5. Is there a point when no new bumps arise that I can assume going forward that I did not/do not have HPV?

H. Hunter Handsfield, MD
H. Hunter Handsfield, MD
33 months ago
You're missing my main point, that it is very unlikely you have (or had) genital warts.

1) I commented earlier on the futility of vinegar testing. These comments do not change my opinions or advice.

2) Vinegar will not "burn off" warts. Most likely he applied one of the standard chemical treatments for warts, also used for other kinds of skin lesions. Maybe bi- or trichloroacetic acid (chemically related to vinegar, i.e. acetic acid, but must stronger). Ask the dermatologist.

3) In treating warts, biopsy or surgical excision is intended to remove visible warts, and NOT to cure HPV. Think of HPV like an iceberg:  the area of skin involved with the virus is often more extensive than the visible wart.

5) It is already quite certain you do not have HPV. If it was, it is generally believed that it is safe to assume the infection is gone if warts do not recur within 6 months.

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33 months ago

Thanks Dr. Handsfield,

I might not have explained questions 1 or 2 well enough. The dermatologists never applied any chemical treatment, they only did surgical biopsies. The only time bump #2 “burned off” and came back was after I had repeatedly applied the apple cider vinegar to it.

Sorry if this is redundant but here is my main concern and series of events as they happened:

A GP said she isn’t sure but bumps could be HPV. A sexual health NP or PA said “we see HPV everyday and I really don’t think you have HPV”. First, I applied the vinegar and bump #2 turned bright white with little red lines visible in it. Alternately, bump #1 turned more of a dull white with the application of the vinegar. After repeated application of the vinegar, bump #2 turned black and “burned off” leaving a little hole in the skin for a few days. After skin healed, bump #2 came back but was missing the little bump it originally had next to it. Dermatologist said bump #2 did not look like HPV. A year later, I applied the vinegar to bump #2 again but this time it did not turn white. I forgot to tell the new dermatologist that I had applied the vinegar a year earlier and bump #2 had burned off and come back. The new dermatologist did a biopsy of bump #2 and it was negative for HPV.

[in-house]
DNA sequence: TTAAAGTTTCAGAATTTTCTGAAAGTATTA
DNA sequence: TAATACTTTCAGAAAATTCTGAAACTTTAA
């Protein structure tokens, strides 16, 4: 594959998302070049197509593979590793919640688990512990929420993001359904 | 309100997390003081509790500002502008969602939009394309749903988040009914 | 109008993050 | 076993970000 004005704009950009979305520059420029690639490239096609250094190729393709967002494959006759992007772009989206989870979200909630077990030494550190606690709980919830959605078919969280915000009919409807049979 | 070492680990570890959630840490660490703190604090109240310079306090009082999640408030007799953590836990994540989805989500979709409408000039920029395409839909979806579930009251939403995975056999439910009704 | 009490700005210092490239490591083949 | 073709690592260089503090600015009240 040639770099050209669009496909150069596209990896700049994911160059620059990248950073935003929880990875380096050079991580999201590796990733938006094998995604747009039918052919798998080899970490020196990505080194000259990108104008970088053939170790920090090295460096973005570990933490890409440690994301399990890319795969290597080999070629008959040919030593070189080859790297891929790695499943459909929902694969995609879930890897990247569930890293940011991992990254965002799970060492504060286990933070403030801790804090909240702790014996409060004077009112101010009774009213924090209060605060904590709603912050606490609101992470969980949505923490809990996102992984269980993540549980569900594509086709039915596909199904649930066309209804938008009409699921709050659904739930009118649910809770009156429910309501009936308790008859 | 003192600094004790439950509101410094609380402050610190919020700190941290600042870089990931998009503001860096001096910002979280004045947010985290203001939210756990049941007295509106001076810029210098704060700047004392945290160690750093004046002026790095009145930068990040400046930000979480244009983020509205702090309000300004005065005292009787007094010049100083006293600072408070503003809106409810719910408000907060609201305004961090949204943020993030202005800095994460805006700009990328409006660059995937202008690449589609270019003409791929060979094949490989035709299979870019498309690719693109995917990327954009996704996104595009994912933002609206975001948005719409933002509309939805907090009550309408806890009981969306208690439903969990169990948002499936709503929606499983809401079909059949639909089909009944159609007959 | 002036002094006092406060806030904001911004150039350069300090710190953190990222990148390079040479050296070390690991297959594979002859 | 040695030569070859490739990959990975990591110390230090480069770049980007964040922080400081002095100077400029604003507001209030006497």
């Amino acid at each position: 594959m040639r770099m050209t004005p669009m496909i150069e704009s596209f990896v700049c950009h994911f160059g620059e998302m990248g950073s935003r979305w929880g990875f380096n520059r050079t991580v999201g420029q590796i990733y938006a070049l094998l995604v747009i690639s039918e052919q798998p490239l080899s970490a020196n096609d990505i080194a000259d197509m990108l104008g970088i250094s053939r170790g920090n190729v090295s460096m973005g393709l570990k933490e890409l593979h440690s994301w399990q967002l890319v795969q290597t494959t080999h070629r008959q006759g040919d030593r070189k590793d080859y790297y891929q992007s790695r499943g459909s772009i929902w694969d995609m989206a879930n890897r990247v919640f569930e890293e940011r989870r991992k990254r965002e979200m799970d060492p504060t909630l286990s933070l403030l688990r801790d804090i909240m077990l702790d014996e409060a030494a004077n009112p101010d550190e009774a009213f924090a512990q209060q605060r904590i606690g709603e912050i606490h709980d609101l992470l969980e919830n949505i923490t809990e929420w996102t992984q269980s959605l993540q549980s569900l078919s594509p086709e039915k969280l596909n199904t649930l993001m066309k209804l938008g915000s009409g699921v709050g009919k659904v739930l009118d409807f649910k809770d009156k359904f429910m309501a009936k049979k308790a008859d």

Main concern is that by applying the vinegar, bump #2 “burning off” and coming back and me not telling the dermatologist the bump had burned off and come back a year before the biopsy, I somehow screwed up an accurate biopsy of bump #2 and I should still be concerned there is undetected HPV around bump #2. Should I be concerned about this?

H. Hunter Handsfield, MD
H. Hunter Handsfield, MD
33 months ago
Thanks for the clarifications, but I understood most of this, including the important parts. None of this changes my opinion or advice. I remain confident the problem isn't (or wasn't) genital warts. Vinegar would not clear a wart or make a biopsy negative for wart tissue or detection of HPV and the biopsy remains solid proof. And you have two or three expert health care providers who agree, after direct examination. I suggest you stop worrying about all this, stop overthinking the situation, and move on with your life. 

That concludes the two follow-up comments and replies included with each thread and so concludes this thread. I hope the discussion has been helpful.